CBS News Sunday Morning correspondent Bill Geist reports they've been doing it that way since 1873. He says it's a treasured tradition that could almost pass for a love letter.
Or an old postcard come to life, as a steam yacht known as the Walworth II, which also serves as the mailboat, slips across the clear, sparkling waters of the lake.
Geist says people in the town still enjoy the same simple pleasures they always have, in a timeless place where the arrival of summer is announced by the first mailboat.
Residents such as Jim and Darrell Riley set their calendars by it.
"The mailboats start the beginning of the season of the summer," Darrell says, "and it's always a very sad day when it's the last day the paper is delivered, 'cause that means it's September and its time to go back to the city."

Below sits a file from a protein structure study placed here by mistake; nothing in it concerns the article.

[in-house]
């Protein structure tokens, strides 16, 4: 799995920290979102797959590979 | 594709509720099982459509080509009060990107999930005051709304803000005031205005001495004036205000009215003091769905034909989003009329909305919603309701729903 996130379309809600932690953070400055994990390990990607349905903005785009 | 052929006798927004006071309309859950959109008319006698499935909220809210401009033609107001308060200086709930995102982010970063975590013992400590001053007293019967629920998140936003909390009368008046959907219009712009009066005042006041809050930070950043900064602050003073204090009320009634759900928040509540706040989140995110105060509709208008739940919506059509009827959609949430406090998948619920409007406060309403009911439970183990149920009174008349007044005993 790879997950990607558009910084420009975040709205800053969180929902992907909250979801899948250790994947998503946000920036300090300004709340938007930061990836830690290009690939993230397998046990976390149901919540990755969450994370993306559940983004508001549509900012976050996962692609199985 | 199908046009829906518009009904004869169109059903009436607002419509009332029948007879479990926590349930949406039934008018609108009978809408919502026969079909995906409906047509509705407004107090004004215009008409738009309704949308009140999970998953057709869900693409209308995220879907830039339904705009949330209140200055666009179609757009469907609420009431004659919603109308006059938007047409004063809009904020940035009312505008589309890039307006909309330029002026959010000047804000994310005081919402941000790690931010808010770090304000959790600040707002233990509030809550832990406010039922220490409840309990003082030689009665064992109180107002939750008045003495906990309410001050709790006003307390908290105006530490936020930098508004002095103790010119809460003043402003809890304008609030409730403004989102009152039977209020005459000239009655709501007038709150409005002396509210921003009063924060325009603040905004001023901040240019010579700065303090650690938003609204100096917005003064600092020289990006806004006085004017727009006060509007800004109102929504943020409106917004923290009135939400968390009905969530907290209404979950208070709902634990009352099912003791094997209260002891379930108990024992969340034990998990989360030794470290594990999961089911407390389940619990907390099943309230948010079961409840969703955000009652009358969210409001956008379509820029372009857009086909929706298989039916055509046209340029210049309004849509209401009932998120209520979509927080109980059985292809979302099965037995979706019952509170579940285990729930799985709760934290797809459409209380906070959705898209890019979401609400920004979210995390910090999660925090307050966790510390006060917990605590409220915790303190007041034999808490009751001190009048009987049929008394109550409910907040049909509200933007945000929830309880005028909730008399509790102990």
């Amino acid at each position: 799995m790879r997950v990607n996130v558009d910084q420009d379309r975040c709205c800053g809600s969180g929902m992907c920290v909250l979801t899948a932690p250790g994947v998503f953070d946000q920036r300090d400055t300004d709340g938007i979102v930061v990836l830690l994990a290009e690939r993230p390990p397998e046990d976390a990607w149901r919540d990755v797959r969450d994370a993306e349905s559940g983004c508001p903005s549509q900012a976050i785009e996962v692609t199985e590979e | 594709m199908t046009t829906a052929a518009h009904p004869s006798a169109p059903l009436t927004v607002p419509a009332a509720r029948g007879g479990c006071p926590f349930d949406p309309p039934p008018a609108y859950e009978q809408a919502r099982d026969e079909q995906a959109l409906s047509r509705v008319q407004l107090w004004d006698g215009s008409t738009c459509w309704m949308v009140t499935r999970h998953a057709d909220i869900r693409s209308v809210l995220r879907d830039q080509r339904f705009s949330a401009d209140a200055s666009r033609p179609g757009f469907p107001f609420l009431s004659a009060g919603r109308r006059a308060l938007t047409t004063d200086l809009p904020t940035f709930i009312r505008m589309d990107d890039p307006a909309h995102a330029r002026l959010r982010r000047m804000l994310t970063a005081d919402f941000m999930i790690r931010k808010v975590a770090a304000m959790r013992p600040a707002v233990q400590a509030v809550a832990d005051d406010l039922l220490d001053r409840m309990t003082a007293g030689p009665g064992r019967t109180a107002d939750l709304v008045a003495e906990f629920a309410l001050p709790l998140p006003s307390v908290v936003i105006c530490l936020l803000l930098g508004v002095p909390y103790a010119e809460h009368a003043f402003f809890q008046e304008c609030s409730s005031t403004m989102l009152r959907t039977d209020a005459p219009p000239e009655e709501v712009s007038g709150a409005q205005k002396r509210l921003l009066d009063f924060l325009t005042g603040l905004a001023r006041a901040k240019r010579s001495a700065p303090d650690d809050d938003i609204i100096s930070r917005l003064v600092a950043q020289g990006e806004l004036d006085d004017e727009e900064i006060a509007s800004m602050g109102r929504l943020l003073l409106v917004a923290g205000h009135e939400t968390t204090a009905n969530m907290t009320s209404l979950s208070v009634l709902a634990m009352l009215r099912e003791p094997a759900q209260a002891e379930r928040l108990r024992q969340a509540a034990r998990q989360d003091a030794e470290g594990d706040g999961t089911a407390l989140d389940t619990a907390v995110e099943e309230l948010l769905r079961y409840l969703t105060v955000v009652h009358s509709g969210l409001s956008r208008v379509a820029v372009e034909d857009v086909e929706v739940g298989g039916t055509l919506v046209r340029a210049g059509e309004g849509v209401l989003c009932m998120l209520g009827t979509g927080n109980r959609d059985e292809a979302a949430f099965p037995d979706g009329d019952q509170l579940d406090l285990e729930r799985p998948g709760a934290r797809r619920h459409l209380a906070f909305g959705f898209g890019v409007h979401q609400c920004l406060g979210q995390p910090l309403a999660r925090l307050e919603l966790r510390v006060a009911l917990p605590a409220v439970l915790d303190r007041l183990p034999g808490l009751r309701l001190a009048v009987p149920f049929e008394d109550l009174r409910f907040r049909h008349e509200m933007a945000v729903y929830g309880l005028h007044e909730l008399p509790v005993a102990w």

Bill Gage owns and operates the mailboat, as his father and grandfather did before him.
"The mail started right at the beginning in 1873," he says, "but they were delivering groceries and furniture and everything else along with the mail. …The mail had to be delivered by water, just because there wasn't a decent road system around the lake until the 1920s, and people who owned homes on the lake literally came back and forth to their houses by boat … and the tradition has continued ever since."
Martha Craven loves the tradition, but remembers the necessity: "There was a time during the war when everyone really counted on the mailboat. We didn't have TV and computers and all of that, so everyone would gather to meet the mailboat. And then, of course, the newspapers would be spread on the lawn, and the letters, hoping to get one from (troops). All the young men were gone. This was a community of grandpas, kids, and moms. So, the mailboat was that one big link to the rest of the world."